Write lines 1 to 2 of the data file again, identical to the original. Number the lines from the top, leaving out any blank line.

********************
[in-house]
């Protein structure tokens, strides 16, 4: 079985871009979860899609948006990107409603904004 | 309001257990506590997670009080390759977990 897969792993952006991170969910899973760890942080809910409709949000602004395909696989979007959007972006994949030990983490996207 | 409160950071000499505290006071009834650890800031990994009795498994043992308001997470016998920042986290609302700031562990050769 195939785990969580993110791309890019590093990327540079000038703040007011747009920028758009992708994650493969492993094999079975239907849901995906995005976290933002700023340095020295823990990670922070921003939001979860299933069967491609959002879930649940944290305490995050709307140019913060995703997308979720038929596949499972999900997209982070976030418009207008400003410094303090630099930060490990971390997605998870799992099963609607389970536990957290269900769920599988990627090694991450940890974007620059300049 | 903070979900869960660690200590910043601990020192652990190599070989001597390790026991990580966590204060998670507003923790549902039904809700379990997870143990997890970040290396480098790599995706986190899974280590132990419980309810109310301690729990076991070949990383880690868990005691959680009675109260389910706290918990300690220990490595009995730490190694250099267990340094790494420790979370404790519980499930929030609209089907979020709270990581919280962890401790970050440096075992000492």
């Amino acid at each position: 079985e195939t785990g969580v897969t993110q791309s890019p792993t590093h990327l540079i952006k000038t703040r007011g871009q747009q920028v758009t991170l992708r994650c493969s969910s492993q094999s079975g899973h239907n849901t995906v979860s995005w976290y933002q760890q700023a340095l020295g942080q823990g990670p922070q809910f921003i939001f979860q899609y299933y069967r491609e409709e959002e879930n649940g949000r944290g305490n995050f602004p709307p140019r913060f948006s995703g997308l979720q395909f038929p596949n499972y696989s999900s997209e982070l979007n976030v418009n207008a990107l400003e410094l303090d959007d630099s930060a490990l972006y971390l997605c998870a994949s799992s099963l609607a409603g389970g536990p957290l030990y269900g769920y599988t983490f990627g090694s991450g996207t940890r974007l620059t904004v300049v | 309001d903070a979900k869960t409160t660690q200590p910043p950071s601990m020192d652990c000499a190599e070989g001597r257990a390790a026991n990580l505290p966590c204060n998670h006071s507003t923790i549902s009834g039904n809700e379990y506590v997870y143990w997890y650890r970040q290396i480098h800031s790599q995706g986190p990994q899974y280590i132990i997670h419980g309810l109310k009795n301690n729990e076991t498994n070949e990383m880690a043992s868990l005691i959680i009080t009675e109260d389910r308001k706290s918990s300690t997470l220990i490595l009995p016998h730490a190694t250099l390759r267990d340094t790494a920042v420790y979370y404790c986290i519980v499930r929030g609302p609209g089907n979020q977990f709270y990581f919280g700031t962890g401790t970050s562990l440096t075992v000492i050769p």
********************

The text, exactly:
[in-house]
């Protein structure tokens, strides 16, 4: 079985871009979860899609948006990107409603904004 | 309001257990506590997670009080390759977990 897969792993952006991170969910899973760890942080809910409709949000602004395909696989979007959007972006994949030990983490996207 | 409160950071000499505290006071009834650890800031990994009795498994043992308001997470016998920042986290609302700031562990050769 195939785990969580993110791309890019590093990327540079000038703040007011747009920028758009992708994650493969492993094999079975239907849901995906995005976290933002700023340095020295823990990670922070921003939001979860299933069967491609959002879930649940944290305490995050709307140019913060995703997308979720038929596949499972999900997209982070976030418009207008400003410094303090630099930060490990971390997605998870799992099963609607389970536990957290269900769920599988990627090694991450940890974007620059300049 | 903070979900869960660690200590910043601990020192652990190599070989001597390790026991990580966590204060998670507003923790549902039904809700379990997870143990997890970040290396480098790599995706986190899974280590132990419980309810109310301690729990076991070949990383880690868990005691959680009675109260389910706290918990300690220990490595009995730490190694250099267990340094790494420790979370404790519980499930929030609209089907979020709270990581919280962890401790970050440096075992000492």